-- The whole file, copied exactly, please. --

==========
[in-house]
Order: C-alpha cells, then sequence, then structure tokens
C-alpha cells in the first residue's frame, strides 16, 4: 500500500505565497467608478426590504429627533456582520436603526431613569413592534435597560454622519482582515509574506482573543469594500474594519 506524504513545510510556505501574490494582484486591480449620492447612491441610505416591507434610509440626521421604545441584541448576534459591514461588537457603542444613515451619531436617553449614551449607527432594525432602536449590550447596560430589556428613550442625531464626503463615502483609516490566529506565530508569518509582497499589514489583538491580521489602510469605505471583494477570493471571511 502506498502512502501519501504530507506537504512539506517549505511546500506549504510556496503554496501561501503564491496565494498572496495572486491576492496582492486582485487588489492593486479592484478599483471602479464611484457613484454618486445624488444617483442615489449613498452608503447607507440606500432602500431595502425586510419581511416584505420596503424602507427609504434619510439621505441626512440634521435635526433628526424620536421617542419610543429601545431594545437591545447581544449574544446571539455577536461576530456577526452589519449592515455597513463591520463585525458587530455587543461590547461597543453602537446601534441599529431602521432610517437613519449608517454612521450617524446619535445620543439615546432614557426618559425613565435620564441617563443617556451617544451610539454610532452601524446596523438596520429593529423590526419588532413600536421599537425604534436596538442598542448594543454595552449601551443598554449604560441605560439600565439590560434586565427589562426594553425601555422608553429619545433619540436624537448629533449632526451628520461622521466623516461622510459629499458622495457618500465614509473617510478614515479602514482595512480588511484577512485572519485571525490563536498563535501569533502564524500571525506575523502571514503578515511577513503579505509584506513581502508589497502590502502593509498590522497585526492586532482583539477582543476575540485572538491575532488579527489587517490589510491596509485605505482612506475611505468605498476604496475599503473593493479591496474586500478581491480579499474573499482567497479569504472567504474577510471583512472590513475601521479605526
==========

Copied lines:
[in-house]
Order: C-alpha cells, then sequence, then structure tokens
C-alpha cells in the first residue's frame, strides 16, 4: 500500500505565497467608478426590504429627533456582520436603526431613569413592534435597560454622519482582515509574506482573543469594500474594519 506524504513545510510556505501574490494582484486591480449620492447612491441610505416591507434610509440626521421604545441584541448576534459591514461588537457603542444613515451619531436617553449614551449607527432594525432602536449590550447596560430589556428613550442625531464626503463615502483609516490566529506565530508569518509582497499589514489583538491580521489602510469605505471583494477570493471571511 502506498502512502501519501504530507506537504512539506517549505511546500506549504510556496503554496501561501503564491496565494498572496495572486491576492496582492486582485487588489492593486479592484478599483471602479464611484457613484454618486445624488444617483442615489449613498452608503447607507440606500432602500431595502425586510419581511416584505420596503424602507427609504434619510439621505441626512440634521435635526433628526424620536421617542419610543429601545431594545437591545447581544449574544446571539455577536461576530456577526452589519449592515455597513463591520463585525458587530455587543461590547461597543453602537446601534441599529431602521432610517437613519449608517454612521450617524446619535445620543439615546432614557426618559425613565435620564441617563443617556451617544451610539454610532452601524446596523438596520429593529423590526419588532413600536421599537425604534436596538442598542448594543454595552449601551443598554449604560441605560439600565439590560434586565427589562426594553425601555422608553429619545433619540436624537448629533449632526451628520461622521466623516461622510459629499458622495457618500465614509473617510478614515479602514482595512480588511484577512485572519485571525490563536498563535501569533502564524500571525506575523502571514503578515511577513503579505509584506513581502508589497502590502502593509498590522497585526492586532482583539477582543476575540485572538491575532488579527489587517490589510491596509485605505482612506475611505468605498476604496475599503473593493479591496474586500478581491480579499474573499482567497479569504472567504474577510471583512472590513475601521479605526